Immigration, traffic wardens, Donald Trump’s foreign policy.
Children sleeping in their parents’ bed.
This last one was brought to my notice recently when I saw a comment from a woman I don’t know on Twitter. She told how she had been left upset by the negative reaction after revealing on social media how her three-year-old daughter slept in her bed. She was now wondering if she was a bad mother, like so many people were telling her.
Leaving aside the obvious point about online trolling, I was struck by the strength of the backlash against such a seemingly innocent practice.
I generally avoid Twitter debates and I usually try not to burden people with my advice but I sent a message to this mother telling her to pay no attention to what people who have never met her child think. I suggested she knew her child best and told her to enjoy every moment of it.
A few minutes later my phone flashed a little message that she had liked my reply.
But, as often is the case, it’s easier when you are talking about other peoples’ issues than your own. This is a post which I’ve put off writing for some time. And a subject that I’ve often waltzed around.
But now it’s time to grab the aardvark by the protruding nasal implement.
My four-year-old boy sleeps in our bed.
I’ve usually struggled to be quite so direct when talking with other parents about his sleeping arrangements for exactly the same reason that bothered the mother on Twitter. The questions over my parenting judgement. Concern that someone will think I’m causing my child harm.
I met a father recently who told me he had fitted a lock to his bedroom door to keep the children out. This seemed absurdly extreme yet I just nodded and smiled along as if it was normal practice.
In our house we’ve always operated an open door policy.
My son has his own room with his own little bed which he loves. He often plays in there. Several times we’ve tried strategies to get him to spend the night in his room, with varying degrees of success. But in the end he always seems to find his way back to where he is most comfortable, snuggled in the warmth between mummy and me.
He’s obviously ok with it. I’ve probably spent more time thinking about this than any other parenting subject but I always come back to the same conclusion. I’m ok with it too.
Just to get a few things straight. I’m not advocating very young children co-sleeping, the dangers of that are well known. Similarly if our boy is still sleeping with us when he’s 14 then I think it would be time to call in help.
But he’s four. He likes to do it. We like having him there. Does that make it OK to co-sleep? What’s the consensus?
As a test I Googled the phrase ‘children co-sleeping’.
The first page of results throws up the following: ‘9 ways co-sleeping affects your child’s personality’, ‘The dangers of sleeping with an older child’, ‘Why the benefits of sharing a bed with your children outweigh the risks’, ‘Five benefits to co-sleeping past infancy’ and ‘Your kids’ bad sleep habits caused by co-sleeping’.
The first one I read suggested co-sleeping causes anxiety in children. The second said children who co-sleep have less anxiety.
Are you finding this helpful?
Like most things in life there’s plenty of supposed evidence and research to confirm your own particular bias, whatever it may be.
Like most occasions in life I’m forced to ignore all the contradictory advice and use personal experience to mould my own thoughts and opinions.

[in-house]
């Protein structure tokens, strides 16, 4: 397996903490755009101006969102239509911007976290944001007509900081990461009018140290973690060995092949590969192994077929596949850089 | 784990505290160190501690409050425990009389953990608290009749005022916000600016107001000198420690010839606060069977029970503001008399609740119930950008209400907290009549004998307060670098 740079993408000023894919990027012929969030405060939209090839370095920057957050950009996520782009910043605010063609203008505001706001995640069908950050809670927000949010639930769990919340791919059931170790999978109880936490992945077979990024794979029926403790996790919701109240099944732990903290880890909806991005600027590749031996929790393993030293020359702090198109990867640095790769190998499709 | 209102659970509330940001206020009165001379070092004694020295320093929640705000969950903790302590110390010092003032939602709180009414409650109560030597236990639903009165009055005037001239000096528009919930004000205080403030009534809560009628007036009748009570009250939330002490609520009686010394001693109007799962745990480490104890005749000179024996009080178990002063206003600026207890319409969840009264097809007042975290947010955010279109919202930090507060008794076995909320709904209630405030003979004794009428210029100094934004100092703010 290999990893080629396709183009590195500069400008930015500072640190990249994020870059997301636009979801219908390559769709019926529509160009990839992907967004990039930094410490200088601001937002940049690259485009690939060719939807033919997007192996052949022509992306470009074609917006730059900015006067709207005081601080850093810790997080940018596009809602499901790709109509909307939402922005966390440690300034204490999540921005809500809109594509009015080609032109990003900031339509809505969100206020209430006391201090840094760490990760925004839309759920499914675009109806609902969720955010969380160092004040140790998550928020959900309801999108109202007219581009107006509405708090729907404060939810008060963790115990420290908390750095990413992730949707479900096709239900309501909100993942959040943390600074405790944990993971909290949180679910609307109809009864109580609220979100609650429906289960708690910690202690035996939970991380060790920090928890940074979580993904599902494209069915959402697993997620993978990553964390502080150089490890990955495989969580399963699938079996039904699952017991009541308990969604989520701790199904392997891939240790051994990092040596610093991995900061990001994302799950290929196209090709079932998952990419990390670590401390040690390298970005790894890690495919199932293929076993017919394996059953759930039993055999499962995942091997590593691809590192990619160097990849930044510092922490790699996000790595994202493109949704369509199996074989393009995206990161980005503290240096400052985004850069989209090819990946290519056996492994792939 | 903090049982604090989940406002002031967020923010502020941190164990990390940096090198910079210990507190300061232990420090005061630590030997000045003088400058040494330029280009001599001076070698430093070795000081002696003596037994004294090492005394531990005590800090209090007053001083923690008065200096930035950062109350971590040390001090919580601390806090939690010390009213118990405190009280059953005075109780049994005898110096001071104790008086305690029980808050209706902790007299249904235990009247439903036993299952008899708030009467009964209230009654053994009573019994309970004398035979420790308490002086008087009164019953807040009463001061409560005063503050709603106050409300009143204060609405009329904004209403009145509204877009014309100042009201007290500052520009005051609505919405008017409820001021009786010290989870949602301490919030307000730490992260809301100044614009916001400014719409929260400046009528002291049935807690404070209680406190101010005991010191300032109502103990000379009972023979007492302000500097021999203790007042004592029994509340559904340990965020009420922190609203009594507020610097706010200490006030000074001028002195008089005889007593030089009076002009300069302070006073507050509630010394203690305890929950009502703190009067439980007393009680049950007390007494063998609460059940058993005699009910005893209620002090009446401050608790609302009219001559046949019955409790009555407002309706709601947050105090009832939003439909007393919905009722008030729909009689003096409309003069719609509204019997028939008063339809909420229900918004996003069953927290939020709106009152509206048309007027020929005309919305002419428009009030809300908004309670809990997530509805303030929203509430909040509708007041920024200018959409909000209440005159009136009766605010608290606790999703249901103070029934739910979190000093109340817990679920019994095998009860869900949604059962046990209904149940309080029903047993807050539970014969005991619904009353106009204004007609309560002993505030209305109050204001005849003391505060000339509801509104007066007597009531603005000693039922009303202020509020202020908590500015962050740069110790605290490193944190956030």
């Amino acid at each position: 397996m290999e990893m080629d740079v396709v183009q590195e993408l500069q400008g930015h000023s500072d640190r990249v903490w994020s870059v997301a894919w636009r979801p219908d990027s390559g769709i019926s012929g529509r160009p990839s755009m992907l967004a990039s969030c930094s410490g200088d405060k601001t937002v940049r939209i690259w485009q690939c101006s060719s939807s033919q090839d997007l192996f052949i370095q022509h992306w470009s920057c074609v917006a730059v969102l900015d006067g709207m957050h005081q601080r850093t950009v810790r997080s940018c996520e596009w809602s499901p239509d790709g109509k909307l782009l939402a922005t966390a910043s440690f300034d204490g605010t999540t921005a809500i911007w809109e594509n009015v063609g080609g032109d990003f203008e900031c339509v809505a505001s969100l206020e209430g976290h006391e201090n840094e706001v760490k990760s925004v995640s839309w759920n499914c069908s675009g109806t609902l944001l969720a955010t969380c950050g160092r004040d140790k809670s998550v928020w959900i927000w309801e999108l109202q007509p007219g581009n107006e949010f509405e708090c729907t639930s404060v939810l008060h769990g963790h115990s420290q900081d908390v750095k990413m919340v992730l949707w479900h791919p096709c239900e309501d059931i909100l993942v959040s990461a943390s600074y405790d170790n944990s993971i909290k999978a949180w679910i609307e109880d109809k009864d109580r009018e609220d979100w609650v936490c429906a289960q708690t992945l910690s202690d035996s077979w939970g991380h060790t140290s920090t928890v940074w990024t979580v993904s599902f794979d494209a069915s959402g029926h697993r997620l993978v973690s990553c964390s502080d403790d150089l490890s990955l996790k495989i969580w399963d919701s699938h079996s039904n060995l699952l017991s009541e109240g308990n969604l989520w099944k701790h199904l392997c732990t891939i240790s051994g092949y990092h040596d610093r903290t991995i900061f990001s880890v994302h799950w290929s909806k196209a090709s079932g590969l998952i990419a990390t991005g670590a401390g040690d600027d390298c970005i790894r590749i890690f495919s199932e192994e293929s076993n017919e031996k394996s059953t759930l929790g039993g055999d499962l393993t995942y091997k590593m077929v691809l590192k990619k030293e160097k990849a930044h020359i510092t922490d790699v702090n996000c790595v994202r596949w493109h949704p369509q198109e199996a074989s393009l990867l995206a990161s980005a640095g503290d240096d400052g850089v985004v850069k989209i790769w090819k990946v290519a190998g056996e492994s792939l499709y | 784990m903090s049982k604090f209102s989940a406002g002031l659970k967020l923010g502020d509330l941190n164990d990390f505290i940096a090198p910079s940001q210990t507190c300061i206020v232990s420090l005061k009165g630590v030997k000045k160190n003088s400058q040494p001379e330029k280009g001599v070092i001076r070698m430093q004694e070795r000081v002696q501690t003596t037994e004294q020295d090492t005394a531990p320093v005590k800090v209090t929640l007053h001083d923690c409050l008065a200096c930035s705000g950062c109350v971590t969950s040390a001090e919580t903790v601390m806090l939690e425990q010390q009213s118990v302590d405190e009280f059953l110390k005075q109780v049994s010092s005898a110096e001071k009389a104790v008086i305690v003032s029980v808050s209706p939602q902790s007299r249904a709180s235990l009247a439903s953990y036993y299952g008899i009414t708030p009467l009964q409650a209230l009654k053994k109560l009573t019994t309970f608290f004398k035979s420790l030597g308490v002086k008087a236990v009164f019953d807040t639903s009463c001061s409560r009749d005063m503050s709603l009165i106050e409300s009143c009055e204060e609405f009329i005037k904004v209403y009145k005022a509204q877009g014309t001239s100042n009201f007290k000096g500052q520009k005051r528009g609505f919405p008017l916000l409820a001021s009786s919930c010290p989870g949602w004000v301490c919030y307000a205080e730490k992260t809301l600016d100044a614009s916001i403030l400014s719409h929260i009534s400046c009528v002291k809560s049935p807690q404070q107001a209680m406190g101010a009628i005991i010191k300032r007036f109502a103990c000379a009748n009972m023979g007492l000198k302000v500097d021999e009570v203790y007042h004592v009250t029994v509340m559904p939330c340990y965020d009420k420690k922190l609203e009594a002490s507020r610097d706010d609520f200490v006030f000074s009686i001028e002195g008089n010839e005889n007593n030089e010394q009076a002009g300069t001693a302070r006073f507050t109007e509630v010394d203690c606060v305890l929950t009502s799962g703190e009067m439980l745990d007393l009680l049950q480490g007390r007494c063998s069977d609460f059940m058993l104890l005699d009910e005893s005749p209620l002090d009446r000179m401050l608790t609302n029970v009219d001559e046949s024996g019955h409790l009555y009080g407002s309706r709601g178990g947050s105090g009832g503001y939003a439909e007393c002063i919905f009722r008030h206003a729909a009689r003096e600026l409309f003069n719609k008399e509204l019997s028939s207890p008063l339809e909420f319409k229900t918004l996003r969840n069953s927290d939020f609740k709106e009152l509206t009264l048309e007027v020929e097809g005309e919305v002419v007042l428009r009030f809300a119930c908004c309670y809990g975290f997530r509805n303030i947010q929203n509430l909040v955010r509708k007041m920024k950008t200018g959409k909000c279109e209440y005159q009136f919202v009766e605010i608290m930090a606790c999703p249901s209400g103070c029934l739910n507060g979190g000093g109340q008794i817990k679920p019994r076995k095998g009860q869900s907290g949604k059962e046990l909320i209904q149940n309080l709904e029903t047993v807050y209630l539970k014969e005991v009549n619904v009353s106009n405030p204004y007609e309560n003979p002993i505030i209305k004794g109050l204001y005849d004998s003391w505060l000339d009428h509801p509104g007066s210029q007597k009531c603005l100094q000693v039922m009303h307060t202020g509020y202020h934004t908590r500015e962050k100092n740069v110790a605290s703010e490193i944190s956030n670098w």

There are plenty of evenings when I’ve wished our boy was in his own room, anywhere other than in our bed. When he wakes you up for the sixth time in a night looking for a drink, or when his feet push me out towards the furthest, coldest edge of the mattress. When he yanks the duvet away.
On the other hand there are the cuddles, the warmth of him against me. Watching his little chest move up and down. Wondering what’s happening in his dreams. Holding his soft hand.
And the moment when he wakes up in the morning and gives you that sleepy smile.
But it’s not really about me. It’s about what’s best for him.
Usually the simplest question is the right one. Does it give him the best night’s sleep?
Sometimes I watch him in the night, he’s asleep but reaches his arm out to touch mummy or me, just to make sure we’re still there. There’s obviously a comfort in that for him.
He sleeps well in our bed. His mind is settled. When I see him lying beside us he always seems happy.
But does the practice have an impact on his personality?
Yes, he can be overly-sensitive, a bit clingy, sometimes afraid of new things. But I’m not sure I understand how forcing him into a room on his own at night would alter that. Not through any method that I like anyway.
On the other hand he’s emotionally open, full of affection and certain of the love of his parents. Just like many children who don’t co-sleep.
So I suppose you just have to go with your gut. Your parental instinct of knowing what’s best for your own kid. Because you’re the only one who really understands them.
My suspicion is that putting him into his own room at this stage would lead to more nights of broken sleep for all of us. More incidents of waking in the dark and calling out for help. More tears. More fear.
Most things which I’ve tried to impose on my son in his short life haven’t worked. I’ve learnt that it’s usually best to let him get there at his own pace. I’ve got confidence that more often than not he’ll find the right way.
And I think it will be that way with sleeping too. There’ll come a point, probably not too far off in the future, where he’ll decide it’s simply cooler to be in his own room.
Until then I’m going to enjoy every single cuddle.